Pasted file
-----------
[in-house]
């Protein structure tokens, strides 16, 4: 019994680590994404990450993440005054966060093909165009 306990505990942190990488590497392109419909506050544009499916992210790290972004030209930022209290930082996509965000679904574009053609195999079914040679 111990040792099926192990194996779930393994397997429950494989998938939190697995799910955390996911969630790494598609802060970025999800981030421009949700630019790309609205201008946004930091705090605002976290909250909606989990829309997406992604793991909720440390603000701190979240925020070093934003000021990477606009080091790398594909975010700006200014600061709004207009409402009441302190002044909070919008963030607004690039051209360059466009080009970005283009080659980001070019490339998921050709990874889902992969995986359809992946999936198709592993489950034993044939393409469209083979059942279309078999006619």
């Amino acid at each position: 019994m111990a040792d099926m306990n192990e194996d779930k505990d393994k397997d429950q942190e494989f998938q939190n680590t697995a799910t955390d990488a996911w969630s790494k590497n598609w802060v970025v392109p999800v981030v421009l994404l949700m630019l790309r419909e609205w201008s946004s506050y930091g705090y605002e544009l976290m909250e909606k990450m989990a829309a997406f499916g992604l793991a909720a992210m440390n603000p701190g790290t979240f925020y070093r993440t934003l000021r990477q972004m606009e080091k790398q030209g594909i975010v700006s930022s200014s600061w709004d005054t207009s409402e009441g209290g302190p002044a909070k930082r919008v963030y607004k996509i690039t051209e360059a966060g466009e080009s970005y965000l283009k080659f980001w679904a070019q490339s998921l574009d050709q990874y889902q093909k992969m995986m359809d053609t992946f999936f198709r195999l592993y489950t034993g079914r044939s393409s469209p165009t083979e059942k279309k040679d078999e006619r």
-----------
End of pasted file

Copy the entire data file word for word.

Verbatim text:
[in-house]
């Protein structure tokens, strides 16, 4: 019994680590994404990450993440005054966060093909165009 306990505990942190990488590497392109419909506050544009499916992210790290972004030209930022209290930082996509965000679904574009053609195999079914040679 111990040792099926192990194996779930393994397997429950494989998938939190697995799910955390996911969630790494598609802060970025999800981030421009949700630019790309609205201008946004930091705090605002976290909250909606989990829309997406992604793991909720440390603000701190979240925020070093934003000021990477606009080091790398594909975010700006200014600061709004207009409402009441302190002044909070919008963030607004690039051209360059466009080009970005283009080659980001070019490339998921050709990874889902992969995986359809992946999936198709592993489950034993044939393409469209083979059942279309078999006619």
């Amino acid at each position: 019994m111990a040792d099926m306990n192990e194996d779930k505990d393994k397997d429950q942190e494989f998938q939190n680590t697995a799910t955390d990488a996911w969630s790494k590497n598609w802060v970025v392109p999800v981030v421009l994404l949700m630019l790309r419909e609205w201008s946004s506050y930091g705090y605002e544009l976290m909250e909606k990450m989990a829309a997406f499916g992604l793991a909720a992210m440390n603000p701190g790290t979240f925020y070093r993440t934003l000021r990477q972004m606009e080091k790398q030209g594909i975010v700006s930022s200014s600061w709004d005054t207009s409402e009441g209290g302190p002044a909070k930082r919008v963030y607004k996509i690039t051209e360059a966060g466009e080009s970005y965000l283009k080659f980001w679904a070019q490339s998921l574009d050709q990874y889902q093909k992969m995986m359809d053609t992946f999936f198709r195999l592993y489950t034993g079914r044939s393409s469209p165009t083979e059942k279309k040679d078999e006619r």